Tuesday, March 22, 2005

German authorities backing down over financial privacy issue

In a posting a in November 2004 I had written about a new law -- the somewhat Orwellian sounding “Law for the Advancement of Tax Honesty” -- that would allow German tax authorities, social services and the employment office to find out about citizens' financial accounts -- and how that seemed to contradict Germany's long-standing tradition of being a champion of data protection (you find the original posting here).

As already mentioned in that earlier post, a small German cooperative bank (Volksbank Raesfeld, more information here) brought that topic before the German Constitutional Court. Now that the Court is about to pronounce on the case in the next couple of days, German authorities seem to become more flexible in their interpretation of the law -- perhaps in order to avoid defeat. As Sueddeutsche Zeitung, one of the country's leading newspapers, reports today (no online version available unfortunately), the Federal Finance Ministery has now issued guidelines for the procedures to be used with respect to the law.

Citizens are now to be informed after the query of the account has taken place, and they may even be invited to pass on the information themselves. It is now also planned that citizens will have the right to legal action against the query. Furthermore, any query will have to be authorised by a superior in the authority demanding access to the data, and reasons will have to be given.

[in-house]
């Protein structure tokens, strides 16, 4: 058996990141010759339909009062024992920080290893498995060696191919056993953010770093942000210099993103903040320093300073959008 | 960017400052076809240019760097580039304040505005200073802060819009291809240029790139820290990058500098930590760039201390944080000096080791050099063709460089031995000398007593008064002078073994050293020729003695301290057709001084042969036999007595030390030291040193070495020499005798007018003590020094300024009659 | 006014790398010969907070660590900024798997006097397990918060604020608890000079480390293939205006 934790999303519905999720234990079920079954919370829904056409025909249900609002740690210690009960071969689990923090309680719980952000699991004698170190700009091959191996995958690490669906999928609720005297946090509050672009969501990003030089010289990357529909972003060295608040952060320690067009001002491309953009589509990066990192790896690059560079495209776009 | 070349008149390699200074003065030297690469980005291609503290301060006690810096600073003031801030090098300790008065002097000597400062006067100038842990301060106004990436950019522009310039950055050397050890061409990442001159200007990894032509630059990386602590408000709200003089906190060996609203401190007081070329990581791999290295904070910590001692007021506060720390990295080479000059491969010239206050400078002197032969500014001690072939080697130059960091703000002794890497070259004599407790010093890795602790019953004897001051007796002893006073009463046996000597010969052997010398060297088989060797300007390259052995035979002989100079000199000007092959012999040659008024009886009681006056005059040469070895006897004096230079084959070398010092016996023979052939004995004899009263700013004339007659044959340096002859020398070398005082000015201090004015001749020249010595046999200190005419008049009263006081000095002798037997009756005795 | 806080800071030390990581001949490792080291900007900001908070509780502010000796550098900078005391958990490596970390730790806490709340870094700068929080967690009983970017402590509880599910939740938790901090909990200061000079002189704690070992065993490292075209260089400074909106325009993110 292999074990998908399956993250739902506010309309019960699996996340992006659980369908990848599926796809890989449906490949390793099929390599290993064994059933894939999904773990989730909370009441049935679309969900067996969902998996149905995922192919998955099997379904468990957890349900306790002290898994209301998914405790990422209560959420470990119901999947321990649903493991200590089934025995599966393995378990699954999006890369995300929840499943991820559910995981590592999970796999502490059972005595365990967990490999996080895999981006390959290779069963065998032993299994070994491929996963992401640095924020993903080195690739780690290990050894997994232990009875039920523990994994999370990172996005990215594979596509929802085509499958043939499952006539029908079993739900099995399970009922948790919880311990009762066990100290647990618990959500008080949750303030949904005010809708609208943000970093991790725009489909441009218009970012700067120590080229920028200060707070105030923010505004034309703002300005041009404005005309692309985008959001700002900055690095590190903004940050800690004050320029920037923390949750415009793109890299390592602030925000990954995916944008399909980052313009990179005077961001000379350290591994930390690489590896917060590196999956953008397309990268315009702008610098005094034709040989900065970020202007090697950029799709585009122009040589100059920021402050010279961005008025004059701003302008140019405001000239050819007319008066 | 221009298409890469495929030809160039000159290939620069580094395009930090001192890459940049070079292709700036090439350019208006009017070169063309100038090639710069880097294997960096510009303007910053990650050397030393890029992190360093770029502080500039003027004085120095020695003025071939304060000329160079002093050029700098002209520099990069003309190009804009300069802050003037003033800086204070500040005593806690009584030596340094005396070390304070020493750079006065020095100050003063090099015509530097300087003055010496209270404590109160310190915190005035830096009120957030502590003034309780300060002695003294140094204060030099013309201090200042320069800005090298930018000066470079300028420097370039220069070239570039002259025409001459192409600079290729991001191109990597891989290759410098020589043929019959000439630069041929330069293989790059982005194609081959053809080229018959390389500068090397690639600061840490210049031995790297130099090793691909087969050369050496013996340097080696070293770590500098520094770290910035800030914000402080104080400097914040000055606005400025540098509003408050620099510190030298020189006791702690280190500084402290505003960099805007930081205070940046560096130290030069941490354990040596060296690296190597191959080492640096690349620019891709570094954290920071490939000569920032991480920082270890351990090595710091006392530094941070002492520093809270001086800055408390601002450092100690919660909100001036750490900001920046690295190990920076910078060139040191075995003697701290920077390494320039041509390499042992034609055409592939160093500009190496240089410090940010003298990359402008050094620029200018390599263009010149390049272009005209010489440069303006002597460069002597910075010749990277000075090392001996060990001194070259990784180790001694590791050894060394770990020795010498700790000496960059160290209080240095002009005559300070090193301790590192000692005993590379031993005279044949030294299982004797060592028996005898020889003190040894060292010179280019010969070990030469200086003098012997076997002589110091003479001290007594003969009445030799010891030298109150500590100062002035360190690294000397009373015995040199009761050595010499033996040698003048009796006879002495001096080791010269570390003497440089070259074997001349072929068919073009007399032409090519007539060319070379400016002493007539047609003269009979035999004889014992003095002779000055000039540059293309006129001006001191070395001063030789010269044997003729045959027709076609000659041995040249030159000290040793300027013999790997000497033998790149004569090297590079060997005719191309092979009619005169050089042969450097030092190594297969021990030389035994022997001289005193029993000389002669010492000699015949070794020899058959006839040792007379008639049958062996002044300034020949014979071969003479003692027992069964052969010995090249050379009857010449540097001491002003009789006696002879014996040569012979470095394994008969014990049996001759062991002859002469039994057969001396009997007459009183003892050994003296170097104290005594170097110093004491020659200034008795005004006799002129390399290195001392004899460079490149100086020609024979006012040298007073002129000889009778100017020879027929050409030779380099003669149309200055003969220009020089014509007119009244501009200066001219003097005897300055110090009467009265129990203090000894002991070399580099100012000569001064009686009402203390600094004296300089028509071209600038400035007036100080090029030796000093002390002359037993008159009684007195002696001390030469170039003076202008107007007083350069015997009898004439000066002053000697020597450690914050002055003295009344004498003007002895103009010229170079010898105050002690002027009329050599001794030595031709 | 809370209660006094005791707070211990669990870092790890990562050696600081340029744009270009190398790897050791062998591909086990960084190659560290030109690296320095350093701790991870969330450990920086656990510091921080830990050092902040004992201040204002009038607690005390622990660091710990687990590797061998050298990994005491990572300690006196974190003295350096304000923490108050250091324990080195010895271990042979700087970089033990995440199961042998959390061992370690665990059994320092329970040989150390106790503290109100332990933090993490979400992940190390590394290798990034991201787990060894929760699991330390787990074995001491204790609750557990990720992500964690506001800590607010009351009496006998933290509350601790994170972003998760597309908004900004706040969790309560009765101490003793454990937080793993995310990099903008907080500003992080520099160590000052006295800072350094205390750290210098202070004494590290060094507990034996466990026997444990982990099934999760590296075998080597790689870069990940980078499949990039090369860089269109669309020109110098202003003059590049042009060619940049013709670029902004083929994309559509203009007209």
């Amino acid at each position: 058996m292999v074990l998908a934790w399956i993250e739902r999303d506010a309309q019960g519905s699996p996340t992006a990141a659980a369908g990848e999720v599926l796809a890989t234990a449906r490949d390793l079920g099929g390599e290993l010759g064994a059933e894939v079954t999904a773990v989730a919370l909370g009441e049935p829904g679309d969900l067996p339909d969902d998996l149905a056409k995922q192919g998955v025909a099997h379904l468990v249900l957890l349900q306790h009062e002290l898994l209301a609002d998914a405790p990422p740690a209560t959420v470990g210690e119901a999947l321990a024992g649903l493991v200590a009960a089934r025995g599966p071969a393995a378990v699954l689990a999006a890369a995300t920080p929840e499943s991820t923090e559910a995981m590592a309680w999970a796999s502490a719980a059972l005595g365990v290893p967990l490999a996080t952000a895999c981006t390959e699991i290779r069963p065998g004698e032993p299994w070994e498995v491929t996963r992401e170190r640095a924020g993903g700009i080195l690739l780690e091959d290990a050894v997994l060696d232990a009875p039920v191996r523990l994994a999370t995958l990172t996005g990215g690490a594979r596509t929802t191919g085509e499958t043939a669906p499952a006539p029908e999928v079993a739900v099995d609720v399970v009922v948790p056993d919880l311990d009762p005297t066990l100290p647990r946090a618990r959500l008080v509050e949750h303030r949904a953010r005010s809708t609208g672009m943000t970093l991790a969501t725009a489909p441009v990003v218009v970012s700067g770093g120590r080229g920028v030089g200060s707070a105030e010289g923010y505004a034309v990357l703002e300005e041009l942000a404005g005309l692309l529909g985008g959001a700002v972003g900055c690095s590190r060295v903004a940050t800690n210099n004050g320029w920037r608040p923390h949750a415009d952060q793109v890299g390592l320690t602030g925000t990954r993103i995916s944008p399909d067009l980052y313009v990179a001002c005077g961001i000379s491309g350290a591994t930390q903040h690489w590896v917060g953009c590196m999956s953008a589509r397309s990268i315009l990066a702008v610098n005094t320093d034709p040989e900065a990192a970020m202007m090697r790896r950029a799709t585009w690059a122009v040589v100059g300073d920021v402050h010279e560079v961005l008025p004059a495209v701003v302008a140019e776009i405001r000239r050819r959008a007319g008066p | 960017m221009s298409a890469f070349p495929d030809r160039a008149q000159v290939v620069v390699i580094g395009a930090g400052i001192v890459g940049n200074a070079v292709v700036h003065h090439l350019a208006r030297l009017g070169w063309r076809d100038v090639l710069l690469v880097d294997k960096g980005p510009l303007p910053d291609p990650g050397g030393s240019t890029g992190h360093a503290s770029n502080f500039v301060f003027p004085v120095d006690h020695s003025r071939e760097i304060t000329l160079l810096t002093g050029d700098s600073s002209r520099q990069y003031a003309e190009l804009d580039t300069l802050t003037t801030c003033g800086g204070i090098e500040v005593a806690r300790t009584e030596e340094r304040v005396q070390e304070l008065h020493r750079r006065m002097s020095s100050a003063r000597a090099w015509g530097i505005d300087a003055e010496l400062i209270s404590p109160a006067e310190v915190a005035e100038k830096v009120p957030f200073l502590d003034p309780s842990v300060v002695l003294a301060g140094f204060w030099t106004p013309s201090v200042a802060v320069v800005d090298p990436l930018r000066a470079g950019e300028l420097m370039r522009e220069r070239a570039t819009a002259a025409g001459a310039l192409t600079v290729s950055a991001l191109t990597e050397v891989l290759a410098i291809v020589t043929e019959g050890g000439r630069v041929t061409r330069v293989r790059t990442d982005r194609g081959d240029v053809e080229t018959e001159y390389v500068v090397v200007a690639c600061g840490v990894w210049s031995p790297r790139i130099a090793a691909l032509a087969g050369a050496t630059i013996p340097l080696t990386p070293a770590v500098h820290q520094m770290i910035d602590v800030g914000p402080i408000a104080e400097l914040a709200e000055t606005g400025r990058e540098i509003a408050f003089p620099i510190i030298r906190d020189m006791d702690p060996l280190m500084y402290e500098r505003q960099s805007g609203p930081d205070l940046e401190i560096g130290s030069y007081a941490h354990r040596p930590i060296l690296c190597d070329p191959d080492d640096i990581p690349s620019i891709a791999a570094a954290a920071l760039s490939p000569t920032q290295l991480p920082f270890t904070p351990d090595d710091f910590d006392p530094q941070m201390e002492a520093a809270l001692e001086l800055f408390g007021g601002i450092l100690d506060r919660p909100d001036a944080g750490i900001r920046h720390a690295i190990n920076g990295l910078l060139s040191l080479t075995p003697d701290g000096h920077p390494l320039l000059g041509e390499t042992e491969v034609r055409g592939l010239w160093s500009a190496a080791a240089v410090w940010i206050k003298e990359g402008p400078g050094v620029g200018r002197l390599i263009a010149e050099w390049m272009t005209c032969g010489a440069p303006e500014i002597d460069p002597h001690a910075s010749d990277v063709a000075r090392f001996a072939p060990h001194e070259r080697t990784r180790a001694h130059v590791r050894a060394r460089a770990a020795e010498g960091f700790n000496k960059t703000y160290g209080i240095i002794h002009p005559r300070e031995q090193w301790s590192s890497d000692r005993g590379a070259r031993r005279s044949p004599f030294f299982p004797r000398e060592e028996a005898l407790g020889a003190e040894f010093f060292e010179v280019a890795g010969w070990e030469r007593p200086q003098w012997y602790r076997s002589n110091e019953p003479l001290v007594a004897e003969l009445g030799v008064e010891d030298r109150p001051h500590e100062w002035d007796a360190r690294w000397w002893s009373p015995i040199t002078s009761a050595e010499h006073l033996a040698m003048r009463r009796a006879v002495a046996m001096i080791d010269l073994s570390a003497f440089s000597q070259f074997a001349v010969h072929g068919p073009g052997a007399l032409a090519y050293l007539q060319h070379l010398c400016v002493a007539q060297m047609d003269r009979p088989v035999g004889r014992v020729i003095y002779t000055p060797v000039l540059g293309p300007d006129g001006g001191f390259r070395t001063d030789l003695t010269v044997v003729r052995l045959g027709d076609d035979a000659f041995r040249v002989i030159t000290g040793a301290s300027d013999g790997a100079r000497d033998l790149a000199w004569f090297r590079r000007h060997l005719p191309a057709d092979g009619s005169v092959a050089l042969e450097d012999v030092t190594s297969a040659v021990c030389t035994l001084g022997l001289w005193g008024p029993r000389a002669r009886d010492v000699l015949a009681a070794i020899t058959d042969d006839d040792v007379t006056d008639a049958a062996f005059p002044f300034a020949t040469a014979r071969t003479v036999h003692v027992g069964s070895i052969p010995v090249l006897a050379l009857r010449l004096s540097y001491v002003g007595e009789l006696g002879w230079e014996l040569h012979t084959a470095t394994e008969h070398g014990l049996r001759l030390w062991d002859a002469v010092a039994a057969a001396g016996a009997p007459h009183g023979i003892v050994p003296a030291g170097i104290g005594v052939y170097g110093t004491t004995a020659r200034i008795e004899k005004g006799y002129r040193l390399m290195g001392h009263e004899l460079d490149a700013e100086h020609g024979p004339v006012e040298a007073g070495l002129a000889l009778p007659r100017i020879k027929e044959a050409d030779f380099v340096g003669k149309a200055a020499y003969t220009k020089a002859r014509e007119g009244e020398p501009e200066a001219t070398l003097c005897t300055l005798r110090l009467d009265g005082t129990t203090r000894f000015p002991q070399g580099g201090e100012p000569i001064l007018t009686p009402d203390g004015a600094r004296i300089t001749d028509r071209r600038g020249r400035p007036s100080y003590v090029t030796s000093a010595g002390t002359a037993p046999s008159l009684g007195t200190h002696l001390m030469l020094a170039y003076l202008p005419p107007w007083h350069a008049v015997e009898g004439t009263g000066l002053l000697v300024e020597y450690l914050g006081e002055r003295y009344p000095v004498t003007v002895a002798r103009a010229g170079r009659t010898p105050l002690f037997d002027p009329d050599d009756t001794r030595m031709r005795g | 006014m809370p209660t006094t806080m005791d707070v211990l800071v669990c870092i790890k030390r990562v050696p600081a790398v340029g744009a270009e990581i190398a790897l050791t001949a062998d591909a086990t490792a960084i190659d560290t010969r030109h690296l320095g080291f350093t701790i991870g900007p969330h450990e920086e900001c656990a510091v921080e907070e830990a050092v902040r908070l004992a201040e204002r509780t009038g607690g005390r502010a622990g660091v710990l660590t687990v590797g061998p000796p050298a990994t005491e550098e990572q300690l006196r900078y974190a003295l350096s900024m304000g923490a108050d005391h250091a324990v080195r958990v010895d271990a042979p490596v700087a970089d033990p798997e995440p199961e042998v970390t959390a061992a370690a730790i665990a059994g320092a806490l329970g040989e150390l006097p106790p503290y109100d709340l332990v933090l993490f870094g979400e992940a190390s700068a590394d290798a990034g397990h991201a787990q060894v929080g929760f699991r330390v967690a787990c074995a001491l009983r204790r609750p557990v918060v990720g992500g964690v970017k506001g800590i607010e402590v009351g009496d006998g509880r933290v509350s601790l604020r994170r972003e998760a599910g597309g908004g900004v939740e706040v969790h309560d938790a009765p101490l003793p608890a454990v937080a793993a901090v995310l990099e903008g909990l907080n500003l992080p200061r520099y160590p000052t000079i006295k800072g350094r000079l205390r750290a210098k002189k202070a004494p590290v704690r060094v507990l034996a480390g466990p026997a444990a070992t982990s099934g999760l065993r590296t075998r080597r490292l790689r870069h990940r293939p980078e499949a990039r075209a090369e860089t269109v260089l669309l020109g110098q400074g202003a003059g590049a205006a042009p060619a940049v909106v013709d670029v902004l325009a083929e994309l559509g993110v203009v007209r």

None of this was initially planned or can be found in the wording of the law. The interesting question now is whether the Constitutional Court will deem this sufficient to attest that the law does comply with the German constitution.

Update: Today (23 March) the German Constitutional Court announced that it will not declare the law unconstitutional for now but await further developments. An application had been made to grant an interim measure before the law enters into force on 1 April. Interestingly, the Court explicitly referred to the Financial Ministry guidelines mentioned above. Further information can be found on the Constitutional Court website.


At 31/3/05 14:40, Anonymous Anonymous said...

Dear Andreas,
"none of this was initially planned or can be found in the wording of the law" - this is of course not the legal perspective. Among data protection authorities and lawyers it is clear that the named changes had to be made in order to guarantee the constitutionality of the law. The German constitutional right to "informational self-determination" forces the legislator to specify his concept of data proteczion in law passed by parliament. This has been done in the Bundesdatenschtuzgesetz (BDSG). An English version can be found online via http: www.datenschutz-berlin.de. There the principle of transparency as put down in this law forces the legislator to take the measures that now have been taken by the ministry finance. But this is of copurse not enough. There has to be written law, not a governmental decree/order.


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